2. The expression of cp1 in D. hansenii and in Saccharomyces cerevisiae may not be comparable. At least, authors need provide the expression data.
3. May S. cerevisiae have strong response when a viral gene is introduced in cells? Why did authors use a strain PC847, in which ScVLa is absent? I read the Materias and methods and I was told that PC847 were infected by ScVL1, ScVLa and ScVM1? If authors use the strain which carried both ScVl1, ScVla and satelite virus ScVM1, and perform this study, it will be much convince.
This finding is very interesting; it will significantly help us to understand the functions of NIRVs in eucaryotic organisms. But the presented data is shortage of enough convince by my own judgement.
1. The hypothesis in this study is the D. hansenii virus NIRV (DhV) cp1 might cure ScVL1 but not ScVLa due to similarity of the target proteins (coat protein), thus, this study should present the data that DhVcp1 could not cure ScVLa.
2. If authors did not use strains PC4391 and CBS767 in the current study, delete the infomation of these two strains.
3. The dsRNA bands of ScMV1 should appear in Figure 1 (top pane ).
Clear and unambiguous, professional English used throughout: fair
Literature references, sufficient field background/context provided: fine
Professional article structure, figs, tables. Raw data shared: basically fine (see comments to authors)
Self-contained with relevant results to hypotheses: sufficient but additional confirmation is welcomed (see comments to authors)
Experimental design is fine.
Findings in the study is important and has great impact. Conclusion and hypothesis was all based on obtained data from in-vivo, in-vitro and in-silico experiments.
The manuscript of Warner et al. reports the first example of contribution of an endogenous non-retroviral RNA virus element (NIRV) on immunity against a yeast RNA virus in the Saccharomyces cerevisiae pathosystem. The authors proposed a hypothesis of mechanism how the NIRV conferred the immunity that an NIRV product originated from probable ancient totiviral capsid protein gene integrated and interfered virion assembly of present virus ScVL1. Although the evidence supporting the hypothesis is not so strong, the finding is very interesting and worth disseminating to researchers as it stands. Followings are minor considerations for improving the paper.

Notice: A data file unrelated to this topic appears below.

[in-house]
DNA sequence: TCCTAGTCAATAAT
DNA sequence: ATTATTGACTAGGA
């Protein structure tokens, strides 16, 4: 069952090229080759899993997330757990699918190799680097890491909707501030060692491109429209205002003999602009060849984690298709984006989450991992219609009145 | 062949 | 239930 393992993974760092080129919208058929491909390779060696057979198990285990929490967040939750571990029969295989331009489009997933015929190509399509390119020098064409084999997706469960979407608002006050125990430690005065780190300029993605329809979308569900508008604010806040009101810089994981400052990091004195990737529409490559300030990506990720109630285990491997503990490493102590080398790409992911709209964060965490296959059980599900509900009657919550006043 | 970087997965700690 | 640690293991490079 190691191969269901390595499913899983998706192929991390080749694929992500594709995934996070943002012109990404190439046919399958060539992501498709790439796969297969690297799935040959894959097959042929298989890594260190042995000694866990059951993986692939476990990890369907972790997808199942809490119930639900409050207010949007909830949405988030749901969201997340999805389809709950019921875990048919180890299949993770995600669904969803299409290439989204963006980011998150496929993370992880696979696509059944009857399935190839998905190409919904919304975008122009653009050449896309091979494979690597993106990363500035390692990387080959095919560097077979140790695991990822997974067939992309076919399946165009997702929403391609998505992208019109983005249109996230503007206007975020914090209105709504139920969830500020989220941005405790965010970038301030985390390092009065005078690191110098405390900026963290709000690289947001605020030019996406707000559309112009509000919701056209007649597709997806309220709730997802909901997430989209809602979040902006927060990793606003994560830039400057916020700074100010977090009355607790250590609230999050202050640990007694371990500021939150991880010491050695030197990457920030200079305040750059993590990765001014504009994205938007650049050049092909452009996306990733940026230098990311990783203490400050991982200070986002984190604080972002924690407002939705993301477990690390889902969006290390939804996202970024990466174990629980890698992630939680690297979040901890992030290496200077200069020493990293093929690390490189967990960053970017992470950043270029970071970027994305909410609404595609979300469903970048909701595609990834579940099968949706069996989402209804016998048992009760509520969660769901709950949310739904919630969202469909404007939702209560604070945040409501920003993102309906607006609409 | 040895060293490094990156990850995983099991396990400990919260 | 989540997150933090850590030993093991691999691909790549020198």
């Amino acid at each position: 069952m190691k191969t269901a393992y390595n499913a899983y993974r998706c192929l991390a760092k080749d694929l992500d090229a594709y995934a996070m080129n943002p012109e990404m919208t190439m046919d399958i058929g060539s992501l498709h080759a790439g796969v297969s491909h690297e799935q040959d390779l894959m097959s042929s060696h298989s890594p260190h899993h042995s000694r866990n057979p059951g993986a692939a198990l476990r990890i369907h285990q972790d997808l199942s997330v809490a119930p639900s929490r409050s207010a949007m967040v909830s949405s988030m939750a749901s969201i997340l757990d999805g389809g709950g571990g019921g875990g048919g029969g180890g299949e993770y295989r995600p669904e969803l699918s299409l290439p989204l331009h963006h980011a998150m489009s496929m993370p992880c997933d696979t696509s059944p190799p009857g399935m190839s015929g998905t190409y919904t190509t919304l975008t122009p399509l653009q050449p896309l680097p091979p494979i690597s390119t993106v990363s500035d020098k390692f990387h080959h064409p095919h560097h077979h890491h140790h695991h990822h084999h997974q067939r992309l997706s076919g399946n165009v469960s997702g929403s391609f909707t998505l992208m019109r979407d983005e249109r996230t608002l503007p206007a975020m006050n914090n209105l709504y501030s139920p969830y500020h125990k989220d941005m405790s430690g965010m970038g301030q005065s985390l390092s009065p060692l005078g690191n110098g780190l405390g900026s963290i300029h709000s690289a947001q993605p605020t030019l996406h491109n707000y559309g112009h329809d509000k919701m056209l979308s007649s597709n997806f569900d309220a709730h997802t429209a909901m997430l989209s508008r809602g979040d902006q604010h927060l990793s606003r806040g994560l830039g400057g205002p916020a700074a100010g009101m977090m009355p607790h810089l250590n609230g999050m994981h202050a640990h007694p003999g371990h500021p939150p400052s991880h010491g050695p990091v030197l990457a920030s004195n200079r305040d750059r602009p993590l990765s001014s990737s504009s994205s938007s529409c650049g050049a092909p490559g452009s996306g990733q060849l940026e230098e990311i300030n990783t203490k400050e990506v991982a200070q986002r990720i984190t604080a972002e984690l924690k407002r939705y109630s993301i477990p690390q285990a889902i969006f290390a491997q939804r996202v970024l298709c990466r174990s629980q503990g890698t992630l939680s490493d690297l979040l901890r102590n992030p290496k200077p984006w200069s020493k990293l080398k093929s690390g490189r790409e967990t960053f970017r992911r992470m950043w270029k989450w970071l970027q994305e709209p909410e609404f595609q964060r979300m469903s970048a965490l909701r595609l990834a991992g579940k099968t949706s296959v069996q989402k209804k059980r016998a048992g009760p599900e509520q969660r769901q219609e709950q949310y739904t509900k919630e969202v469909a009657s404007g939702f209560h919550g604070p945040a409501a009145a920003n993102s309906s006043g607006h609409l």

Some fluctuations found: (His-tagged, his tagged) and (6xHis tags, 6xhis tags), ‘His-tagged’ and ‘6xHis-tag’ may be better?
L113: ScVL1 capsid protein (cap) N terminal fragments...
L118: caps means capsids?
L157, L282, L421: Western(s) may be Western blotting
L159: Mouse anti PENTA Histidine Tag:HRP (BioRad)?
L183: the resultant sequence was cloned into...
L203-L210: this paragraph needs more explanation about obtained data; the yeast/virus materials are also deferent from ones in the former paragraph, please describe
L224: give a space after COOT
L251: proteins were analyzed
L233-260: (comments) In my understanding, physical interaction of proteins is usually examined and evidenced by two or three different approaches because of potential false positive output. I guess the authors tried several approaches but suffered from a problem that cp1 expression resulted in degradation as shown in Fig. 3. Yeast two-hybrid system may be useful and easy to confirm the interaction between DhV-cp1 and ScVL1-cap.
Legend to Fig. 1: the upper panel shows electrophoresis of dsRNA fraction
Fig. 1: quality of the figure may need increased especially the middle panel; spaces need between number and kbp/bp; L1 on the right may be ScVL1
Legend to Fig. 4: (ScV int.); figure title and explanation are hard to follow, please restate clearly in a form consistent with description in L249-253
Fig. 4: there is no labeling on X- and Y-axis parameters
Supplementary Fig. 1: this figure carries important data and could be moved to main body of manuscript
All text and materials provided via this peer-review history page are made available under a Creative Commons Attribution License, which permits unrestricted use, distribution, and reproduction in any medium, provided the original author and source are credited.